Alina wrote: "Sketch in progress for a piece depicting a night during the Gezi Park movement in 2013 in Beşiktaş, Istanbul. I have been reconnecting to the Gezi movement with this work- seeing and reading again so many stories of the community coming together for each other and their country. In the foreground waves break up against the pier along sea. Nature in this context reminds me of what holds us all, what cleans the air and refreshes energies amid turmoil. The flag bearer stands amid teargas during the riots ... in Beşiktaş on the night of June 1. A Guy Fawkes mask lies on the ground and a broken television in the pile of barricades to reflect the media situation in turkey as well as an evolution towards a social media landscape. In the apartment above families bang pots on the balcony in support and through the trees is Gezi on the hill with a backhoe truck looming." 
Sleepers in Gezi
Text with painting: “To contest the urban development plan for Istanbul’s Taksim Gezi Park a wave of demonstrations and civil unrest in Turkey began on 28 May, 2013. Subsequently, supporting protests and strikes took place across Turkey protesting a wide range of concerns, at the core of which were issues of freedom of the press, of expression, assembly, and the government’s encroachment on Turkey’s secularism. Now, having been spared destruction, Gezi Park and its famous sycamore trees have also become a sanctuary for many Syrian refugee families. In Turkey, alone the total number of registered Syrian refugees (Istanbul’s refugees are mianly unregistered) has reached over 800,000 since the onset of the Syrian civil war. Here, those displaced by war sleep, roll their cigarettes and quietly congregate in the morning hours. Şişli Camii lies in the distance and through the trees cranes cross the sky. The Bosphorus forms a migration bottleneck for thousands of birds as they travel from Europe into the Middle East and Africa, a parallel and ancient narrative of mass movement between continents.” ~ Alina Gallo
Alina is applying for a Fulbright Scholar fellowship for the United Arab Emirates. I’m pleased the idea was sparked when she visited my “Fete for Fulbrights” this summer. Her goal is to teach young Emirati women at Zayid University cross-cultural miniature arts and the technique of egg tempera painting.

Alina’s miniature themes extend beyond Gezi. That’s the sorrowful part of the Middle East. It keeps supplying iconic moments. I was deeply touched to see freelance journalist Marie Colvin’s work memorialized. Ms. Colvin, a dashing international foreign correspondent, who covered the Syrian civil war zone in an eye patch due to previous moments of daring-do, lost her life in her quest to share the conflict with a world struggling to understand.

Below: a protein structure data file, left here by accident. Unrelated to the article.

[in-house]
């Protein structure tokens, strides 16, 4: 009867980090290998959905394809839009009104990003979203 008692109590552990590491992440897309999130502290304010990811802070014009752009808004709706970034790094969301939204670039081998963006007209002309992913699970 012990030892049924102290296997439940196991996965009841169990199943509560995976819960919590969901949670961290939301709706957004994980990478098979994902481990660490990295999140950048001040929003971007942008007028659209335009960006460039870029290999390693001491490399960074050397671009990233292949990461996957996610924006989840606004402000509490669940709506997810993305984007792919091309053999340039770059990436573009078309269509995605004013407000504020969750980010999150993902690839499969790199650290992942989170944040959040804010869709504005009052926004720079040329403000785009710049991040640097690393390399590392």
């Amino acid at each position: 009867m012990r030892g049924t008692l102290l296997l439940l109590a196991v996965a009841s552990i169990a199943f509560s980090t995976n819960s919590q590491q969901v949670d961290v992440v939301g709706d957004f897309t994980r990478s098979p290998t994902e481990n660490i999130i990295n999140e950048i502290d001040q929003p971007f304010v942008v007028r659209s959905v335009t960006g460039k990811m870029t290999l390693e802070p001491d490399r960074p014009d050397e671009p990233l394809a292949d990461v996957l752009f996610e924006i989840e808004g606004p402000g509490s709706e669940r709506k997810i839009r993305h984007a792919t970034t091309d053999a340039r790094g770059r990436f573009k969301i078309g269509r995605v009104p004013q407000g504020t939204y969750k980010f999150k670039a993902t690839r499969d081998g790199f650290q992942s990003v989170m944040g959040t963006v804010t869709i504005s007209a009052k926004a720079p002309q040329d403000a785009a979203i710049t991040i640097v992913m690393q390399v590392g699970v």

I urge you, gentle reader, to contemplate the other beautiful miniatures on Alina’s new website. Our mutual friend, Catherine Bayar, has written an appreciation of Alina’s work that appeared in Hand/Eye Magazine.

Additional press on Alina’s work:

Time Out Dubai: Tales of War, JamJar artist Alina Gallo Explains her Artistic Expression 

About Alina Gallo - the JamJar Residence

You may be interested in these other posts I wrote:

Gezi Park Turkish Protests: Where is a Range of Opinion?

A Fete for Fulbrights

The perfect tribute to Vaclav Havel: The Vaclav Havel Award for Creative Dissent

Listening to Dissidents

The Restoration of Order: The Normalization of Czechoslovakia

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Friday, July 19, 2013

After the Trayvon Martin Verdict: Here are Ten People Who Helped Me Expand "My Circle of Compassion"

Trayvon Martin

Sometimes events at home are so dismaying I can hardly bear them. Such as it was with the Trayvon Martin verdict. This blog post is dedicated to him, my fellow American, 17-year-old, unarmed Trayvon Martin, who was killed while walking home by a white, armed, male adult.
President Barack Obama said: 
"... we should ask ourselves if we’re doing all we can to widen the circle of compassion and understanding in our own communities.  We should ask ourselves if we’re doing all we can to stem the tide of gun violence that claims too many lives across this country on a daily basis.  We should ask ourselves, as individuals and as a society, how we can prevent future tragedies like this.  As citizens, that’s a job for all of us.  That’s the way to honor Trayvon Martin.  
One of the things President Obama asked Americans to do to deal with their pain after the Trayvon Martin verdict was to continually work to expand their circle of compassion. By listening to voices different than our own, we may come to understand what it is to walk in another person's shoes.

One of the great things about Twitter is it allows us to listen to voices different than our own in a really non-threatening way. If you're a white American who wants to do as your President humbly requested and imagine other people's realities, here are ten black American voices I would like to recommend for you to follow on Twitter. These people have helped me grow and imagine life in someone else's shoes in the four years I've been on Twitter at @emptynestexpat.